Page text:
August 05, 2007

Cash DVD highlights Indians

Johnny Cash: The Man, His World, His Music [DVD]Johnny Cash: The Man, His World, and His Music (1969), directed by Robert Elfstrom, is a “slice of life” picture of the singer from this period. Shot in direct cinema style, the film takes the viewer along on Cash’s boisterous ride. The scene stretches from adoring fans to bemused reporters, from awed young singers to fellow veteran musical travellers, from the stages of Nashville back to the dirt-poor Arkansas farm where he grew up. The voyage is a bit more respectable than rowdy, with Cash largely playing the family man rather than a disheveled, drug-addled wild man. But you still get flashes of his anger, class critique, and outlaw orneriness as he glares at the invasive camera.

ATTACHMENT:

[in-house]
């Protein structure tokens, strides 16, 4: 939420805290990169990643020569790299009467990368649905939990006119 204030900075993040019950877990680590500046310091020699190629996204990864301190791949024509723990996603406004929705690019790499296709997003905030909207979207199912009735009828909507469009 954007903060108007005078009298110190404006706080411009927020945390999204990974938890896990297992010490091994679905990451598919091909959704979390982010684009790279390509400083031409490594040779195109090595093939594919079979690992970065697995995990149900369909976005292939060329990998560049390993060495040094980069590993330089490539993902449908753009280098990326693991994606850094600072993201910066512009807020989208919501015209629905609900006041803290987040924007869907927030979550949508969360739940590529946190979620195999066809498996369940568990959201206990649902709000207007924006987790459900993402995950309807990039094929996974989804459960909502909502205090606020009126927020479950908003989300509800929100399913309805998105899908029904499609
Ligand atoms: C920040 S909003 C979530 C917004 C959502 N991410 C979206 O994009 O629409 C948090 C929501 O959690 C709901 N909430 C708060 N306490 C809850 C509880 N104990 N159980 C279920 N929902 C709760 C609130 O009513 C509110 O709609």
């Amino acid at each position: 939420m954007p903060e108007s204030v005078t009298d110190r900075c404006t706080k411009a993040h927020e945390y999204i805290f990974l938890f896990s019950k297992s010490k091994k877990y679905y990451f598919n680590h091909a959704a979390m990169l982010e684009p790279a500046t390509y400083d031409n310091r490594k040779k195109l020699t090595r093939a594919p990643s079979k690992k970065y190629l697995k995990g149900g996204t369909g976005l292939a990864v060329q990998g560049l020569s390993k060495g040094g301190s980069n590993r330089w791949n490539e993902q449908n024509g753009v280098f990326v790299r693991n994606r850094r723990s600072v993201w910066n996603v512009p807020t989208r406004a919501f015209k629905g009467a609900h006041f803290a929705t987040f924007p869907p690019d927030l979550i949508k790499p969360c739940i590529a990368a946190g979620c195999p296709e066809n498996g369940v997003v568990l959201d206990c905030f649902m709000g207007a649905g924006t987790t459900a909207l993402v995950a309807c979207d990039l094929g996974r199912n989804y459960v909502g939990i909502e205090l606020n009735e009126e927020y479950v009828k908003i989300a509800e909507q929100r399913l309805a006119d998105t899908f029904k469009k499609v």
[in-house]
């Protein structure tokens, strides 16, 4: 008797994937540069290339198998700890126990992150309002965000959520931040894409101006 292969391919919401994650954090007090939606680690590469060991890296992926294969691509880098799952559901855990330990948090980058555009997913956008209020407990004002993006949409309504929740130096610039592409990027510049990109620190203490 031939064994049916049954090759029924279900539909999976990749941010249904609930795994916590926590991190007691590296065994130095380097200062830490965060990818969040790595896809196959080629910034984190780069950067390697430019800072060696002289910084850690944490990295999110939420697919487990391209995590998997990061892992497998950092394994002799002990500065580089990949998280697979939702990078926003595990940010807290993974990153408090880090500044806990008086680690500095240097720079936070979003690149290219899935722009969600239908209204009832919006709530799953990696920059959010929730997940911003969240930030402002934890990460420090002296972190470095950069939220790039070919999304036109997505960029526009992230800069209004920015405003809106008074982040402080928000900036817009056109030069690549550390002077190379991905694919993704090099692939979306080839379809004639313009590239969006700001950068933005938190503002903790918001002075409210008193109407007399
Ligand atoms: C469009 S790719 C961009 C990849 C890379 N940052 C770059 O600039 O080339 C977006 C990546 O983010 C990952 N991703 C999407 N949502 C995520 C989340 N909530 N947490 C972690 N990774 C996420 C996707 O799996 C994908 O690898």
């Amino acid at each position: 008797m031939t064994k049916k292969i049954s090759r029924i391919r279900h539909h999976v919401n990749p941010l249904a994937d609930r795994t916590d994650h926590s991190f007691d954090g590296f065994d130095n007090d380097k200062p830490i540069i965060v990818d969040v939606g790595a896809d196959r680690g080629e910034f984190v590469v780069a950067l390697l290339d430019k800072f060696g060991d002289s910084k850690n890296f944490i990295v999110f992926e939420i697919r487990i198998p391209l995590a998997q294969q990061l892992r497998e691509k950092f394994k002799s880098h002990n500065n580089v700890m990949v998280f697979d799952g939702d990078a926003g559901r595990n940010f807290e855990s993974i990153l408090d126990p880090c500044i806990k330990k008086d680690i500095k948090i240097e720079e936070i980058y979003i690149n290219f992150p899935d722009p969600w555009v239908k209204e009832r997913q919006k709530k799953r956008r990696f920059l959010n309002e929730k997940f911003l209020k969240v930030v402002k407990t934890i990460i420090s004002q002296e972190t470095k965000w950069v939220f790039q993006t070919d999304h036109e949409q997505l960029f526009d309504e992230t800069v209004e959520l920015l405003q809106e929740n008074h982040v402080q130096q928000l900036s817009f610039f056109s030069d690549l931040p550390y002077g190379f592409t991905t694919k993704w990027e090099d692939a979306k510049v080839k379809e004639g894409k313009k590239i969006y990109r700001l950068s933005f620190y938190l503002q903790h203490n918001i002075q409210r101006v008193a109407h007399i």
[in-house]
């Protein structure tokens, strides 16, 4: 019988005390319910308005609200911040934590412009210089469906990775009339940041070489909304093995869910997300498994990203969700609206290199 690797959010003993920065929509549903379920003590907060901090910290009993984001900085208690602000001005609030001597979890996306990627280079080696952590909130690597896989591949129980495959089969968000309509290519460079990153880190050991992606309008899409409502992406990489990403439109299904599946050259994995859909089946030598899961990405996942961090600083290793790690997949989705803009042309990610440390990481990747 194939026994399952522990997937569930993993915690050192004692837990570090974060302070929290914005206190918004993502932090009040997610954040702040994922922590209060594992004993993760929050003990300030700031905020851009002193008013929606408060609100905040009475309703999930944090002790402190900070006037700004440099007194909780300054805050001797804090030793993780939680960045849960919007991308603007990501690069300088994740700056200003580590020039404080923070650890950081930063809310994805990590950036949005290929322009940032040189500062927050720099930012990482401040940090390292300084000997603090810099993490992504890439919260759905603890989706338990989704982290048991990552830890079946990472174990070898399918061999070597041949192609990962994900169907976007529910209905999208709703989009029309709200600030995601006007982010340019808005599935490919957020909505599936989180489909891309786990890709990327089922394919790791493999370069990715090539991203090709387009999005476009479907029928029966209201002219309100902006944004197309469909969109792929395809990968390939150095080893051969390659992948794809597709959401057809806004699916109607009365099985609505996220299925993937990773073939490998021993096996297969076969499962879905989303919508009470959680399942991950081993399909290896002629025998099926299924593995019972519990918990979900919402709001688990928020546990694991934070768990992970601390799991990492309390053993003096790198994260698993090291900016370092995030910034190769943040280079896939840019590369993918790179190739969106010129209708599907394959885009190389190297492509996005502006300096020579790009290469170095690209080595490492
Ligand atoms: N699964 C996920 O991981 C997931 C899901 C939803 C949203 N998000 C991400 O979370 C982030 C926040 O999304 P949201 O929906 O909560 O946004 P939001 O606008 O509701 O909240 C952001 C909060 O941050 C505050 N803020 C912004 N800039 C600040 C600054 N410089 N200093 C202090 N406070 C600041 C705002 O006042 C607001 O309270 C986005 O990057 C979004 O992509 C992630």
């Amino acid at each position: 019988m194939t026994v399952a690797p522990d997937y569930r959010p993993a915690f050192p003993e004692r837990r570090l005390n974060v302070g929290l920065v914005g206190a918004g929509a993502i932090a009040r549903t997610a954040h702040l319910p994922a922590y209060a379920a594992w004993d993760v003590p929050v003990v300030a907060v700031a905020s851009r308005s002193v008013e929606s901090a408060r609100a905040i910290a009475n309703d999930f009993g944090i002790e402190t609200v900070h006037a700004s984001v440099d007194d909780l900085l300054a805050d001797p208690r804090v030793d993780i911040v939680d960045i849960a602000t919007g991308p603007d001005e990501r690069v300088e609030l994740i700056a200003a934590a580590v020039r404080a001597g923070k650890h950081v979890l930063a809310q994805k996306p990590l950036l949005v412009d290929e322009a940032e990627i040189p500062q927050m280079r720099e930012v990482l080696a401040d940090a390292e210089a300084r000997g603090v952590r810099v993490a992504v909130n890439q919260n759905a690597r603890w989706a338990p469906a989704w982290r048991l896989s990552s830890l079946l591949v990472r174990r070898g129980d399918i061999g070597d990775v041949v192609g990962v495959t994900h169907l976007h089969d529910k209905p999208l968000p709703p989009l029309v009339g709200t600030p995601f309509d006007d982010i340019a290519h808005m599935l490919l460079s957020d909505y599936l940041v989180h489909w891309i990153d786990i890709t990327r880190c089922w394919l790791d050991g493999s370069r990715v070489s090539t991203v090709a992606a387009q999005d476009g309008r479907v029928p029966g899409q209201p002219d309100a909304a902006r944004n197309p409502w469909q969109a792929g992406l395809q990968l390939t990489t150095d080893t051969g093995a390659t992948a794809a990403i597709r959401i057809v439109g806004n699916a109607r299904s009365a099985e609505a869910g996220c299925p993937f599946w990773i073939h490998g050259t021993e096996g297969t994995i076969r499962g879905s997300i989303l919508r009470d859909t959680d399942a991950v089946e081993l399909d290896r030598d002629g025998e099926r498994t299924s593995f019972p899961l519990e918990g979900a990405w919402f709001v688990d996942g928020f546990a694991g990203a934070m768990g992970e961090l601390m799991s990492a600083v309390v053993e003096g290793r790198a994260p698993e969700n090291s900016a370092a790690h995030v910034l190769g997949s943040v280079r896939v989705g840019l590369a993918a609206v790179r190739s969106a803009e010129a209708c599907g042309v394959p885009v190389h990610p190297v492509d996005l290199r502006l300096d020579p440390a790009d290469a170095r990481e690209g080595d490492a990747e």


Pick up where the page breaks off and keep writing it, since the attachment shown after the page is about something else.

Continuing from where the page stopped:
[One] striking moment in the film is concert footage of Cash’s performance of songs from his Bitter Tears album at a 1968 Sioux Indian reservation concert in South Dakota. This footage illustrates Cash’s activism for Native American land rights and also the difficulties of navigating fame and power differentials between the singer and his listeners. At the concert, one of many where he performed to raise money for Native American tribes, Cash smoked a peace pipe, Sioux men and women performed traditional dances and songs, and he told his audience “Let’s have the house lights turned up so we can look each other in the eye and tell it like it really was.” The unequal power relationship between him and his audience is obvious—they do not have his degree of agency and cultural access to be able to “tell it like it really was”, but Cash’s commitment to and engagement with this audience is serious. The documentary covers Cash’s trip to Wounded Knee, where a Sioux chief asked him to write a song about the 1890 massacre, and we see him composing the song, “Big Foot”, which decries the slaughter.

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